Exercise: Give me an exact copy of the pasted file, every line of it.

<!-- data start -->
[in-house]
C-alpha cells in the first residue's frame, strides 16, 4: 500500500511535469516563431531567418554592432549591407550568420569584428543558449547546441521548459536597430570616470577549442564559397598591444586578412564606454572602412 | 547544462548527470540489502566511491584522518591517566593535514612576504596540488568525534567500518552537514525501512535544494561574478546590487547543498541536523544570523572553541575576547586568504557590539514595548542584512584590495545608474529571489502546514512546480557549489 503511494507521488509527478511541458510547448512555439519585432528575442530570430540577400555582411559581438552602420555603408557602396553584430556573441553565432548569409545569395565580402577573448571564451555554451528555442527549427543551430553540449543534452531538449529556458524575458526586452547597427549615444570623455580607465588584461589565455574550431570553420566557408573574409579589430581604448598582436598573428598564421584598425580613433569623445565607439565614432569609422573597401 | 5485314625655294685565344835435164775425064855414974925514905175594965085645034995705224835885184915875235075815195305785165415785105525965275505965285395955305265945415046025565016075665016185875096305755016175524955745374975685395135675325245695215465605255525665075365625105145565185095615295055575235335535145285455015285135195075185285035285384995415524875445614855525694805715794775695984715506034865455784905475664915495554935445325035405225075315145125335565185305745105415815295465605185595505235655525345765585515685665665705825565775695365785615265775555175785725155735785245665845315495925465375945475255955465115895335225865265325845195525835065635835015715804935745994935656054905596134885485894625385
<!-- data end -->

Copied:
[in-house]
C-alpha cells in the first residue's frame, strides 16, 4: 500500500511535469516563431531567418554592432549591407550568420569584428543558449547546441521548459536597430570616470577549442564559397598591444586578412564606454572602412 | 547544462548527470540489502566511491584522518591517566593535514612576504596540488568525534567500518552537514525501512535544494561574478546590487547543498541536523544570523572553541575576547586568504557590539514595548542584512584590495545608474529571489502546514512546480557549489 503511494507521488509527478511541458510547448512555439519585432528575442530570430540577400555582411559581438552602420555603408557602396553584430556573441553565432548569409545569395565580402577573448571564451555554451528555442527549427543551430553540449543534452531538449529556458524575458526586452547597427549615444570623455580607465588584461589565455574550431570553420566557408573574409579589430581604448598582436598573428598564421584598425580613433569623445565607439565614432569609422573597401 | 5485314625655294685565344835435164775425064855414974925514905175594965085645034995705224835885184915875235075815195305785165415785105525965275505965285395955305265945415046025565016075665016185875096305755016175524955745374975685395135675325245695215465605255525665075365625105145565185095615295055575235335535145285455015285135195075185285035285384995415524875445614855525694805715794775695984715506034865455784905475664915495554935445325035405225075315145125335565185305745105415815295465605185595505235655525345765585515685665665705825565775695365785615265775555175785725155735785245665845315495925465375945475255955465115895335225865265325845195525835065635835015715804935745994935656054905596134885485894625385